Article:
"We see this in every sector, including technology devices and diagnostics, and with equity and M&A deals. Two weeks before the end of 2020 (when the session was recorded), it feels like JP Morgan every day,” Tong said. “Access to capital is there. It’s a great time to be an entrepreneur.”
Betty Huang, head of business development and licensing for China/APAC at Bayer AG, noted an uptick in interest in infectious disease.
“In the past, investment was relatively low. This year, you see multinational companies collaborating and setting up funds (to develop solutions) for drug-resistant infections,” Huang said.
She predicted the continued acceleration of digital transformation and called it “a must-have.” In the future, Huang pointed out, “We will have big data to cover more patients” and to develop a better understanding of diseases. To that end, Bayer “is partnering both globally and locally.” Within Bayer, “China is becoming the number one contributing country for our biopharma division.”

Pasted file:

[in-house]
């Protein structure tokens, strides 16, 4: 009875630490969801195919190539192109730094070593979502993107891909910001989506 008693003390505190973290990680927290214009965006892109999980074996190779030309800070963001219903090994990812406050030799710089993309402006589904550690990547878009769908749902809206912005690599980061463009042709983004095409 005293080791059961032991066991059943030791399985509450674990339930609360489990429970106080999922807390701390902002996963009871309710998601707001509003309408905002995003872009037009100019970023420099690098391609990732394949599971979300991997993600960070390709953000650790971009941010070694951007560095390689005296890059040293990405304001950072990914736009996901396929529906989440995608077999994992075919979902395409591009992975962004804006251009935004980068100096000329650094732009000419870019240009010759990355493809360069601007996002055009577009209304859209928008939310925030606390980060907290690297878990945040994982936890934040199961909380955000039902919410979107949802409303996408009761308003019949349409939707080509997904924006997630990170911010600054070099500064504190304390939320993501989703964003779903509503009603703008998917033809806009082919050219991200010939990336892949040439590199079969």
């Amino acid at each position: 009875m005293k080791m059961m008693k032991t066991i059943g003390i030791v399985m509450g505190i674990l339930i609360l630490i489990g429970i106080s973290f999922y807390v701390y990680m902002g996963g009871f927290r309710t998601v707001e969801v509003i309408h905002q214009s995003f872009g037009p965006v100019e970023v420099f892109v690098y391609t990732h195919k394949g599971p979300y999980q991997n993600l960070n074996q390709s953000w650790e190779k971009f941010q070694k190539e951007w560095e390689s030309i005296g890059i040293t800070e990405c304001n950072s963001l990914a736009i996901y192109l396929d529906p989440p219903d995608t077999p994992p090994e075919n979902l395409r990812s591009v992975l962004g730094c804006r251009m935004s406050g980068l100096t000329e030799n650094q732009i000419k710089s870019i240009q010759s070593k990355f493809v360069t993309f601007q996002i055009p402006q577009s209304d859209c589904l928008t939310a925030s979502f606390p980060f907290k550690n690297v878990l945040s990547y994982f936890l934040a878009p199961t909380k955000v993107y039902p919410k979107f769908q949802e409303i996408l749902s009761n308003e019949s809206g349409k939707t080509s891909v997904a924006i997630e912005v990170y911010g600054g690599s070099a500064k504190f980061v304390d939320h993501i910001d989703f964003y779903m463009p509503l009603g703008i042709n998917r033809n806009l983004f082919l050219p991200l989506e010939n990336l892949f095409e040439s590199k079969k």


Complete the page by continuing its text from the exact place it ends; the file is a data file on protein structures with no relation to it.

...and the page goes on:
Amy Tang, a venture partner at Qiming Venture Partners, focuses on early-stage development for companies that have the potential to be among the top three players in their fields. Despite COVID-19, “Our investment strategy won’t change,” she said.
“We can’t meet in person, so we’re meeting virtually. Therefore, there’s more opportunity to approach new companies,” Tang said. Qiming is particularly interested in point-of-care diagnostics and medical devices as well as AI-related healthcare technology.
“The AI area will be hotter in the future,” she predicted. Vaccines and clinical laboratory services also are poised for growth, Tang added.
PC Zhu, founder and CEO, ATLATL Innovation Center (and landlord to the ChinaBio® Group), noted the increased levels of cooperation and collaboration that have emerged because of the pandemic.
The change in lifestyle – notably the proliferation of online conferences and meetings – has been a boon for Zhu.
“This year I joined meetings in Boston that previously were physical only. This year, because (they were presented online), I could participate," Zhu said. "New technology will develop to make us feel like real people in these meetings rather than 2D pictures. COVID-19 sped up this change.”